The massive "Zapad 2021" strategic military exercises will take place in Russia and Belarus in September. The drills, staged every four years, will combine thousands of troops from Russia and Belarus to stress test their mobility, readiness and interoperability.
The panel was moderated by CEPA Transatlantic Defense and Security Director Lauren Speranza, and the other panelists included CEPA Pershing Chair Ben Hodges, Former First Sea Lord and Chief of the Naval Staff of the Royal Navy Admiral Sir George Zambellas and Commission on Security and Cooperation in Europe (CSCE) Senior Policy Advisor Alex Tiersky.
The panel explored what the Western world should expect from these exercises following civil unrest in Belarus and Russia’s major military build-up near Ukraine’s border, as well as what the exercises will signal about Russian capabilities and intentions.
“One of the most significant aspects from the military standpoint, the way I see it, is the modernization potential for this,” Murauskaite said during the panel. “Because you’re seeing for this exercise enormous movements of really, really upgraded equipment, weapons – especially aerial, all kinds of aerial technology – and it’s a really good way to swap out the older technology for the new technology without showing a numeric increase, which is also part of what’s being monitored.”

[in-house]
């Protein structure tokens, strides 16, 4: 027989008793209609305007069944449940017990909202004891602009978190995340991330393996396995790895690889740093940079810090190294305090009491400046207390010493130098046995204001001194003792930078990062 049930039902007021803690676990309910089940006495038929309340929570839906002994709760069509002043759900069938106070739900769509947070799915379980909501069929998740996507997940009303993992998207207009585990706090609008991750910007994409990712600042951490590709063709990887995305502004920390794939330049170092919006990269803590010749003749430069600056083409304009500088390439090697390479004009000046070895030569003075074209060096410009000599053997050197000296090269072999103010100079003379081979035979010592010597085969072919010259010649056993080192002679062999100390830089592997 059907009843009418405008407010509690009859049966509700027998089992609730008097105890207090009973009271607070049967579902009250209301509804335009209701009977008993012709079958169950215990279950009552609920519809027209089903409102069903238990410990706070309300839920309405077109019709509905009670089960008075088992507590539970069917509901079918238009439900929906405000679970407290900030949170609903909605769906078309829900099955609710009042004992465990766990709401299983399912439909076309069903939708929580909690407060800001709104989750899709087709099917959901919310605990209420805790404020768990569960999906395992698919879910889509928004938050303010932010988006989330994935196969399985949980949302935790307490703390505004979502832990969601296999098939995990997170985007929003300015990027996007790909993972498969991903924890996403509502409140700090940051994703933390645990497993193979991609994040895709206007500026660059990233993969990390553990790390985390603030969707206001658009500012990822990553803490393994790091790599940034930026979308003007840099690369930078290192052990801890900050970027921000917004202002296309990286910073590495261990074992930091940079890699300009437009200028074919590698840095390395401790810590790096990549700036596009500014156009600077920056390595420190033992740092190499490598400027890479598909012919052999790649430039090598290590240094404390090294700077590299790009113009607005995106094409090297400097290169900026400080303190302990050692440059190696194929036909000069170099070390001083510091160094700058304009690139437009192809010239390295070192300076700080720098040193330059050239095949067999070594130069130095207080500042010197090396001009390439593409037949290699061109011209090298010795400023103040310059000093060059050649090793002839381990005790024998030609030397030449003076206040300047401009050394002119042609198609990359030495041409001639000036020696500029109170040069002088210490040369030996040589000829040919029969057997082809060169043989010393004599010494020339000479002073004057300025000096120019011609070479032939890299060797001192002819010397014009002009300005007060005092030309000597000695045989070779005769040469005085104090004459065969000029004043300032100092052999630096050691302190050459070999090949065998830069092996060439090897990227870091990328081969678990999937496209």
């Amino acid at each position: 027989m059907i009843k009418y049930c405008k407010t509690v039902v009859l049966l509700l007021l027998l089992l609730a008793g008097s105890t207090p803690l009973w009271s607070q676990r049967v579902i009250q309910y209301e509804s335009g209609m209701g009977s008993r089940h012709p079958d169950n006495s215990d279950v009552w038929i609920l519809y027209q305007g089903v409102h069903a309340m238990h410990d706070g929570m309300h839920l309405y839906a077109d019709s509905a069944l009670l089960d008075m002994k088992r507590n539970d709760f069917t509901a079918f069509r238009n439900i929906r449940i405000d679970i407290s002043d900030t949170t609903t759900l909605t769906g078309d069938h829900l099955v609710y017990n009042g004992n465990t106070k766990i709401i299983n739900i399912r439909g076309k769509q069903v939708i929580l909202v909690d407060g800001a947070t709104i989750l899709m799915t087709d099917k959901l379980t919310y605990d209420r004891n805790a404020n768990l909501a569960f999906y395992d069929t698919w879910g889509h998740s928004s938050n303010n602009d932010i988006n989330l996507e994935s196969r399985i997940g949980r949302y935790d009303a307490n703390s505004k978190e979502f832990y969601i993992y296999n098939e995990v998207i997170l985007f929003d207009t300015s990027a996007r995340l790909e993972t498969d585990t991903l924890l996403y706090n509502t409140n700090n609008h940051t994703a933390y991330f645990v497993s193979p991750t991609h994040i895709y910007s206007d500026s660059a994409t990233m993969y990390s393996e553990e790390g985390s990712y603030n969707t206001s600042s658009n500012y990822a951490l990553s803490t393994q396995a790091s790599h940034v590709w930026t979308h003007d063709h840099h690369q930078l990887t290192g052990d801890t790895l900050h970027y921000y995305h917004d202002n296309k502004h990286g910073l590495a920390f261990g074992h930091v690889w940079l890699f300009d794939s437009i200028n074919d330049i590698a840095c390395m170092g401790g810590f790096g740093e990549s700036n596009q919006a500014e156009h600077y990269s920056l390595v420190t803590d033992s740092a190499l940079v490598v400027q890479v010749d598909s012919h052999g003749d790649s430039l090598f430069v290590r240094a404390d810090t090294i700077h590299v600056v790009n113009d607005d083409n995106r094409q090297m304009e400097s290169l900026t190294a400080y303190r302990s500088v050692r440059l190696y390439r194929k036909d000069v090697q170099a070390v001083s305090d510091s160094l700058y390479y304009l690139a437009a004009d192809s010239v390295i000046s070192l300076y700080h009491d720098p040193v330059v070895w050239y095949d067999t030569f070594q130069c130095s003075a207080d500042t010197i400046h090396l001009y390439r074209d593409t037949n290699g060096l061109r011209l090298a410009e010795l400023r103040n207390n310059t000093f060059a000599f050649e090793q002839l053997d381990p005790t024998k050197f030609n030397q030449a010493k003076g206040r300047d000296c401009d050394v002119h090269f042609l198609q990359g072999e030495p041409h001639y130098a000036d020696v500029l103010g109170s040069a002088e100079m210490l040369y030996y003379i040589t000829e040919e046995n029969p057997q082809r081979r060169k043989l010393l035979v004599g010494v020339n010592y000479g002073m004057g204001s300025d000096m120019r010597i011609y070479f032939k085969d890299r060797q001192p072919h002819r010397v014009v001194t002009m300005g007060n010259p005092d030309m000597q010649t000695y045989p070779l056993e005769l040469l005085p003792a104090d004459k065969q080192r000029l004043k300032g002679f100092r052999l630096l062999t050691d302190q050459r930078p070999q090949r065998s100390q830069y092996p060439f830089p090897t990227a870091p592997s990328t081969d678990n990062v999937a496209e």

To preview and contextualize the Zapad exercises, the expert panel also explored the exercises’ implications for NATO's own mobility and broader defense and deterrence efforts in Europe.
“[Belarusian President Alexander] Lukashenko seems to be delivering on his other threats of upping the ante on illicit trafficking, because a considerable amount of cargo from Belarus has been moving through Lithuanian territory, and already the officials are reporting a significant uptick in the movement of illicit goods,” Murauskaite said. “Among the threats Lukashenko has mentioned the prospect for movement of WMD and dual-use materials.”